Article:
Pay it Forward: Become a Preceptor

Touro Assistant Professor Issues Call for Health Care Providers to Take the Lead in Medical Education

February 28, 2024
An image shows a group of five medical students smiling and laughing as they pose for a group selfie. Medical students are the prime beneficiaries of working with preceptors, but the preceptors derive benefits as well. (iStock / Drazen Zigic)
Medical students are the prime beneficiaries of working with preceptors, but the preceptors derive benefits as well. (iStock / Drazen Zigic)

Anu Mathur, MS, PA-C, is an Assistant Professor in the College of Education and Health Sciences and is Director of Curriculum Design at Touro University California.

As health care providers, we owe much of our success to the invaluable mentorship we received early in our careers.

It's the guidance of experienced preceptors that allowed us to spread our wings, gain confidence in our clinical decision-making, and ultimately become the skilled health care professionals we are today. Now, as we reflect on our journey, it is crucial that we recognize the growing need for DOs, MDs, PAs, and NPs to actively engage in the education of the next generation.

PA programs across California are facing a significant challenge – the shortage of dedicated and involved preceptors. These mentors play a pivotal role in shaping the future of our profession by imparting knowledge, sharing experiences, and fostering the development of future health care professionals. However, the demand for clinical placements far exceeds the supply of willing preceptors, creating a bottleneck in the education of aspiring health care professionals.

As health care providers, we thrived on a legacy of mentorship, and it's time for each one of us to pay it forward. Becoming a preceptor is not just a responsibility; it is an investment in the future of our profession and community. As practicing health care providers, we are uniquely positioned to provide real-world insights, clinical expertise, and a firsthand understanding of the challenges and triumphs that define our profession.

Benefits of Being a Preceptor

There are many benefits to serving as a preceptor.

Continuous Learning: Serving as a preceptor provides an opportunity for continuous learning. Engaging with students exposes us to the latest developments in medicine, medical technology, and evidence-based practices. Staying abreast of cutting-edge advancements enhances our own knowledge base and ensures that we remain at the forefront of our field.

Leadership Development: Precepting is not only a chance to share clinical expertise but also an avenue to demonstrate leadership outside the health care organization. By guiding and shaping the next generation of health care professionals, preceptors play a vital role in cultivating leadership qualities among aspiring health care providers, contributing to the overall strength and resilience of the healthcare workforce.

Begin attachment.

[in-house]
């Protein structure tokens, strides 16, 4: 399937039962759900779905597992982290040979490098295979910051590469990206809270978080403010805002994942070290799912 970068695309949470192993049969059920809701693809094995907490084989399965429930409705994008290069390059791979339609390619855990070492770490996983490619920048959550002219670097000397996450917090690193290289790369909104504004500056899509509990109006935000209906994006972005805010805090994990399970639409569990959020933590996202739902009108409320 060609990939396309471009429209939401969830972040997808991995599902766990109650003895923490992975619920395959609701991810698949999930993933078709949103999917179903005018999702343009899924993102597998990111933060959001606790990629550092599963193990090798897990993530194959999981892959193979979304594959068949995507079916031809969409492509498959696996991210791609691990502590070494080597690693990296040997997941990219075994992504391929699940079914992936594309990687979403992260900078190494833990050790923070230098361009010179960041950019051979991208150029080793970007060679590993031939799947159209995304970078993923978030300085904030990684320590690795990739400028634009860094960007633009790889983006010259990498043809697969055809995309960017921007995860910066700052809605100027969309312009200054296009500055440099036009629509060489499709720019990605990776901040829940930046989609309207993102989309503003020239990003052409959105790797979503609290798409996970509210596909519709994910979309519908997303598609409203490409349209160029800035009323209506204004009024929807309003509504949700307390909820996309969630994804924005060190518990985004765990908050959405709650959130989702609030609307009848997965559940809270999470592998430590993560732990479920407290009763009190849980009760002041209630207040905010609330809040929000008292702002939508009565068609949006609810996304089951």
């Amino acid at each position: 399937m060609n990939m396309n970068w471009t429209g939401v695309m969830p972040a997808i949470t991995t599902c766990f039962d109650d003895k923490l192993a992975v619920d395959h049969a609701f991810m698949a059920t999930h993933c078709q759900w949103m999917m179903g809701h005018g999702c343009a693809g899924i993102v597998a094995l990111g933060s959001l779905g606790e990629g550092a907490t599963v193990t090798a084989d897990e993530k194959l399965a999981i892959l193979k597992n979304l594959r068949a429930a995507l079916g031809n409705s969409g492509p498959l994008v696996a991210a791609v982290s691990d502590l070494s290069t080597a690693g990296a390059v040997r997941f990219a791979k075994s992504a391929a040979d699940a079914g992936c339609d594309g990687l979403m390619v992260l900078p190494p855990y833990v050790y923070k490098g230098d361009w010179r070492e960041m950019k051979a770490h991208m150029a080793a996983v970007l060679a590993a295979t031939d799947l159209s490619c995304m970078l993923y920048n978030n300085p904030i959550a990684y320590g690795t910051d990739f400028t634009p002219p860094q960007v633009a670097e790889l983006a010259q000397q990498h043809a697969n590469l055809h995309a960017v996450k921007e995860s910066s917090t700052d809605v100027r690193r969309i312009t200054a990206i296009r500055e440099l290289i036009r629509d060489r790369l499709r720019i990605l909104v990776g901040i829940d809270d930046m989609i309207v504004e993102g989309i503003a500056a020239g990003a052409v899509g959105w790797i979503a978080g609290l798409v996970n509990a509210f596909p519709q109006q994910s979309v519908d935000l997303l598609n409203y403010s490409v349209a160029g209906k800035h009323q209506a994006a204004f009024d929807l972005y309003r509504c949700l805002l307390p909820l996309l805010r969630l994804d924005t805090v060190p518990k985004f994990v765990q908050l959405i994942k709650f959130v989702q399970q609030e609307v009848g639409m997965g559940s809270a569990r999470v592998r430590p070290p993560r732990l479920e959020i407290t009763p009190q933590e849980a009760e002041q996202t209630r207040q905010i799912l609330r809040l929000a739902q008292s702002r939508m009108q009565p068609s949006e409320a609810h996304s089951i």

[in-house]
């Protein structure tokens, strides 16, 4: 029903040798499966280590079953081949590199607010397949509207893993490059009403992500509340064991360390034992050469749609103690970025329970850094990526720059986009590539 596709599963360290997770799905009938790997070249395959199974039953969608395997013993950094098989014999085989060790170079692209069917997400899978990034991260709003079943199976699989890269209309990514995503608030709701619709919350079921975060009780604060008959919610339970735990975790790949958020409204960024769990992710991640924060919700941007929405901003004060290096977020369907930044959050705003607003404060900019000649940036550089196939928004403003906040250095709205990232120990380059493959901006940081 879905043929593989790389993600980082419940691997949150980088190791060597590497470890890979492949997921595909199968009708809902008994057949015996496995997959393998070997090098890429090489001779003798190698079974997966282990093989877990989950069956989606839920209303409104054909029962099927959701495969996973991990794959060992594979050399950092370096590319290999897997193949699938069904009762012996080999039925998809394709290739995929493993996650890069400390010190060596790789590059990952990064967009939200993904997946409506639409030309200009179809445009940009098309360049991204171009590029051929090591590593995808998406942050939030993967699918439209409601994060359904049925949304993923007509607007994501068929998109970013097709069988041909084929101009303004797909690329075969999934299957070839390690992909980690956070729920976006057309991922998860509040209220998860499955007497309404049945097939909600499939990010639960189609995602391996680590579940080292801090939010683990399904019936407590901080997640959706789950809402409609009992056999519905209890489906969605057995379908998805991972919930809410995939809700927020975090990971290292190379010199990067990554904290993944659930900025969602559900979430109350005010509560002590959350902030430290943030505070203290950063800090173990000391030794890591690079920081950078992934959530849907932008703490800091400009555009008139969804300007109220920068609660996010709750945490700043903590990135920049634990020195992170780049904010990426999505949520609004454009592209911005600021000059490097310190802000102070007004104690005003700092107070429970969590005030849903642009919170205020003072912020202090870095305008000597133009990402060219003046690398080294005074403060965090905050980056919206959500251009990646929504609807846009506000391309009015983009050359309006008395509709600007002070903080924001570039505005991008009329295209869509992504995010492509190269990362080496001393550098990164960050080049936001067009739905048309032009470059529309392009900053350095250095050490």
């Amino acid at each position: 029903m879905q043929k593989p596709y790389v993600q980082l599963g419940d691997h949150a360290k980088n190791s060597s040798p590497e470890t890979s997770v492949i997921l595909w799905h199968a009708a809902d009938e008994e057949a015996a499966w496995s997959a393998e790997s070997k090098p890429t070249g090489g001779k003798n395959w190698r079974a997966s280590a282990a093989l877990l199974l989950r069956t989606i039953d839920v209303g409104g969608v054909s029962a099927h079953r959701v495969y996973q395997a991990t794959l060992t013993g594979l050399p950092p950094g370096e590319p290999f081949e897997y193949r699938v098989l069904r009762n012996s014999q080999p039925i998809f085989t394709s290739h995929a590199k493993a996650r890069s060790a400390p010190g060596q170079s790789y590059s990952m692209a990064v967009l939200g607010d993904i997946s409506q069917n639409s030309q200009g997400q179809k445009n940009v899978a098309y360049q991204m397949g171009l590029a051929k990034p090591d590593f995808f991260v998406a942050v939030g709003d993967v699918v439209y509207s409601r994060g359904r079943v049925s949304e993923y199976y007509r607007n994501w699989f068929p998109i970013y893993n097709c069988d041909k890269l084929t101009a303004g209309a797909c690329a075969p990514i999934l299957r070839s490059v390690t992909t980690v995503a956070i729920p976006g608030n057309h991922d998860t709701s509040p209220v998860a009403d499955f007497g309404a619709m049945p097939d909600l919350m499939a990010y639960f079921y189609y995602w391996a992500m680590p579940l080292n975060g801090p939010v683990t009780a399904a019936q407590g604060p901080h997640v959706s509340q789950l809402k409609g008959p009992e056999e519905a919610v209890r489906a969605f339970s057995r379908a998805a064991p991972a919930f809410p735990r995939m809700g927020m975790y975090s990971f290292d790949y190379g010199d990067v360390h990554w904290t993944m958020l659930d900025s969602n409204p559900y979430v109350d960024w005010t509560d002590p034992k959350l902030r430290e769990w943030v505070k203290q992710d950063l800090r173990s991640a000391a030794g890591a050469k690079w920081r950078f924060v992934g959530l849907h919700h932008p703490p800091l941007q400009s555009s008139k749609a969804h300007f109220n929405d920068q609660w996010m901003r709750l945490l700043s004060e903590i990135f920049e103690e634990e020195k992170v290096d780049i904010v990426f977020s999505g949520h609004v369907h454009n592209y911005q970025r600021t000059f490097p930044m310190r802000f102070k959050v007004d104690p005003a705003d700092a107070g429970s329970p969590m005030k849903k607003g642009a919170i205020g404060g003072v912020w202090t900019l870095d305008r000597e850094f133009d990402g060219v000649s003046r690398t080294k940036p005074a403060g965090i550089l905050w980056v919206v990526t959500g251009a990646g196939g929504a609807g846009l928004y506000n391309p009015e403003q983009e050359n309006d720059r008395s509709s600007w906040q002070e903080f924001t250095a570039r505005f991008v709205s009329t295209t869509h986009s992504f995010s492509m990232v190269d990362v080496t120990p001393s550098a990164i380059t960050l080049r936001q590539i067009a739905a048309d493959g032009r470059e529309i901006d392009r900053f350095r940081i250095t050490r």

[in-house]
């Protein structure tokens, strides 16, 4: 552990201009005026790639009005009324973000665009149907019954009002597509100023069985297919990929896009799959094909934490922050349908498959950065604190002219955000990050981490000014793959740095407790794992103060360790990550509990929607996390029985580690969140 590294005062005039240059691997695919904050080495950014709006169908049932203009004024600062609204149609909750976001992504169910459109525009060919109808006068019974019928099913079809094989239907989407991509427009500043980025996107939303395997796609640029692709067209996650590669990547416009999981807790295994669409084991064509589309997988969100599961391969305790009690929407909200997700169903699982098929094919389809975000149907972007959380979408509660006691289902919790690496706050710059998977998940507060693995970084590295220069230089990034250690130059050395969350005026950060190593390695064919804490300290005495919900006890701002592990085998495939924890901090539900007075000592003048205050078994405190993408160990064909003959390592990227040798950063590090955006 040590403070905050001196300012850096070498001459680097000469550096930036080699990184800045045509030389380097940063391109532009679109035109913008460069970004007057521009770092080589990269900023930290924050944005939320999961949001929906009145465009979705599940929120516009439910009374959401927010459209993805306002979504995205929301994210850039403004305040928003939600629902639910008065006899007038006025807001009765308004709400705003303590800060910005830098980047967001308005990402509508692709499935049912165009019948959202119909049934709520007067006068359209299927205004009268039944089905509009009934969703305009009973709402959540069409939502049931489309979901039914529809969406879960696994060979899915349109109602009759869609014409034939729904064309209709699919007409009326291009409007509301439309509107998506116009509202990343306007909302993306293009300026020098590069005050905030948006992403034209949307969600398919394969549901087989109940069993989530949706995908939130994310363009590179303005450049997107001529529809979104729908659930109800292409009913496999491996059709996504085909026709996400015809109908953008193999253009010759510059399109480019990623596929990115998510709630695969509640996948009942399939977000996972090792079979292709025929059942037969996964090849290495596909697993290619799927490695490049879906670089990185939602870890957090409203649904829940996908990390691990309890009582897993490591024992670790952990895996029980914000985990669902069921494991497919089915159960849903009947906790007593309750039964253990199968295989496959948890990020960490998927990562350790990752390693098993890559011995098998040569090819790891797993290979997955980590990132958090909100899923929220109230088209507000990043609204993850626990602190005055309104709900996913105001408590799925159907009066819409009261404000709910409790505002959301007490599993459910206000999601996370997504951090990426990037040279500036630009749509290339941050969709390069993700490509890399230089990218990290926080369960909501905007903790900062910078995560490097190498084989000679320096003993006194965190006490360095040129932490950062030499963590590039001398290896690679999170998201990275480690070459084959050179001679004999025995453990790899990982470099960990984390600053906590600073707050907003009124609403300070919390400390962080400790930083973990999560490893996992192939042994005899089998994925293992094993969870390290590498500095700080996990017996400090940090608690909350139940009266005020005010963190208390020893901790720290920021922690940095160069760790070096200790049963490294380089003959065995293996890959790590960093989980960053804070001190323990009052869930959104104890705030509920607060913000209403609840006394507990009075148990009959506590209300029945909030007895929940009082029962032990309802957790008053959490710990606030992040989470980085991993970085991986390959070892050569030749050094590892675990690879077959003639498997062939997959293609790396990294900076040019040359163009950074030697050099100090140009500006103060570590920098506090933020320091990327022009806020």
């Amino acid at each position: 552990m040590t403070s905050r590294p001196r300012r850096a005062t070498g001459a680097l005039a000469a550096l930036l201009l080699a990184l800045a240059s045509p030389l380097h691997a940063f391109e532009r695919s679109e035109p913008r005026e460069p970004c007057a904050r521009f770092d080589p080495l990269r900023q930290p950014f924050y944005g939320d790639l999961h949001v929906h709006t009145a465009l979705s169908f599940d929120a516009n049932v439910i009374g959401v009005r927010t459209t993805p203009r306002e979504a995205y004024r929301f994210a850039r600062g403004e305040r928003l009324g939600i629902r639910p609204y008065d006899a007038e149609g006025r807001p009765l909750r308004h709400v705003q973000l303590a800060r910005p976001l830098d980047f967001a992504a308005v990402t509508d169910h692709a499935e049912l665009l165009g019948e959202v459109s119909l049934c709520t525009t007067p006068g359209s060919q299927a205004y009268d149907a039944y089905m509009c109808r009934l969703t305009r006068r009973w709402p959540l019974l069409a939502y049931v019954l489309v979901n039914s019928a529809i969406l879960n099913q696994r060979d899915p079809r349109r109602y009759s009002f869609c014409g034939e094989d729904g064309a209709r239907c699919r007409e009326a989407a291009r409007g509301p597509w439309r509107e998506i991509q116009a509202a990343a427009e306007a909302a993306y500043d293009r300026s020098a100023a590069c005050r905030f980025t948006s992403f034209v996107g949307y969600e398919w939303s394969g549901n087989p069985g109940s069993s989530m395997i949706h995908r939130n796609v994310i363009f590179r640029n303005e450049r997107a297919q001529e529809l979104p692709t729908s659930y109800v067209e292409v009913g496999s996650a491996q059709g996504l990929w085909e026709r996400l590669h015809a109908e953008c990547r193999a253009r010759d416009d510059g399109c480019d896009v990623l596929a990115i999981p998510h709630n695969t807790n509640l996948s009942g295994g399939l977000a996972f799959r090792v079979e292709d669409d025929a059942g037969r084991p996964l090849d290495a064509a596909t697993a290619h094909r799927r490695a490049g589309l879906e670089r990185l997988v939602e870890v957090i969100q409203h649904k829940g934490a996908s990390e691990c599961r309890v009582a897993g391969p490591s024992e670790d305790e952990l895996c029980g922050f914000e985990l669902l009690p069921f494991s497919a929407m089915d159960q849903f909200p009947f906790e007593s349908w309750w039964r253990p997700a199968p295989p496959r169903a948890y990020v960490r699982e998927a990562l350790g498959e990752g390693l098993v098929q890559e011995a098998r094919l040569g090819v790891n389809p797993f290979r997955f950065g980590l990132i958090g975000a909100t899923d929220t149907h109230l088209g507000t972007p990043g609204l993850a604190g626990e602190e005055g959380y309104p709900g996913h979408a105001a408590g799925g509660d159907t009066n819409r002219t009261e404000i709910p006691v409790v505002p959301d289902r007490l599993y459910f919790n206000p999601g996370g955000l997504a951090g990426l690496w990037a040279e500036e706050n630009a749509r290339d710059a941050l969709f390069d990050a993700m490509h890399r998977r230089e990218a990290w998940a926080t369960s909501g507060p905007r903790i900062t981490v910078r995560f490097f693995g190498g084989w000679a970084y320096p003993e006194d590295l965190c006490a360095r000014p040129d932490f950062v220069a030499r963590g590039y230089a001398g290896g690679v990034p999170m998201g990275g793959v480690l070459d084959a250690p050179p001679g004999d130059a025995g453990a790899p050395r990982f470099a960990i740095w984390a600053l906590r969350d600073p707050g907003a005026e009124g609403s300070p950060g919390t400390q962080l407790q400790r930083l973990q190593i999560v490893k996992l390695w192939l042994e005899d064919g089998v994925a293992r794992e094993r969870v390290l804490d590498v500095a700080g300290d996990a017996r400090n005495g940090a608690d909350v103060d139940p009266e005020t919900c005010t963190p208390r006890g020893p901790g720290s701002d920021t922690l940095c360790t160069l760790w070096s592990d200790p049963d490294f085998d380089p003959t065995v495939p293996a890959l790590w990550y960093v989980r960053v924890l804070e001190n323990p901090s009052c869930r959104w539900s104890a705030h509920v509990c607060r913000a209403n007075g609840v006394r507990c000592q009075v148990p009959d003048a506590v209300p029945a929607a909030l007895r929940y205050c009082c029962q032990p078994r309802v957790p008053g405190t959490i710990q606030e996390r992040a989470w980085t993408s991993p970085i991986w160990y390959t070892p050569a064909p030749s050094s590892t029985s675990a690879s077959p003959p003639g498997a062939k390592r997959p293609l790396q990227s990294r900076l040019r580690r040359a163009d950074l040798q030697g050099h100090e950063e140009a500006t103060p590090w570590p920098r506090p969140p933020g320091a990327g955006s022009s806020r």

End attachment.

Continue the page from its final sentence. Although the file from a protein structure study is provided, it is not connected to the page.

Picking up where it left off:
Professional Recognition: Many institutions recognize the vital role of preceptors in medical education and offer added benefits, such as titles as clinical adjunct professors. This recognition not only elevates the status of preceptors within their respective organizations but also contributes to the overall professional development and esteem of the entire medical community.

Access to Resources: Some institutions provide preceptors with access to vast online medical libraries, enabling them to stay informed about the latest research, guidelines, and educational materials. This access enhances preceptors' ability to provide comprehensive and up-to-date guidance to students, fostering a culture of excellence in education.

Continuing Medical Education (CME): Many preceptorship programs offer opportunities for preceptors to earn CME credits. This not only fulfills professional development requirements but also ensures that preceptors remain engaged with ongoing advancements in health care, ultimately benefiting both the preceptor and the students under their guidance.

Personal Fulfillment and Reduced Burnout: Actively participating in medical education can provide a sense of purpose and fulfillment. The opportunity to shape the next generation of medical providers can be a powerful antidote to burnout, offering a renewed enthusiasm for your profession as we witness the positive impact, we have on aspiring health care professionals.

Getting Started

If you are ready to take the leap and become a preceptor, getting started is simpler than you might think. Reach out to our Joint MSPAS/MPH program director Joy Moverley at or Director of Clinical Education Jennifer Pimentel at and express your interest in becoming a preceptor. Your wealth of experience is invaluable, and your commitment to shaping the future of our profession will be warmly welcomed.

In conclusion, the call to action is clear: DOs, MDs, PAs, and NPS, let's step up and become actively involved in medical education. By serving as dedicated preceptors, we not only honor the mentorship that shaped our own careers but also ensure the continued success and relevance of medical professionals. Together, let's invest in the future, inspire confidence, and empower the next generation of medical professionals to soar to new heights, all while finding personal fulfillment and contributing to the reduction of burnout in our ranks.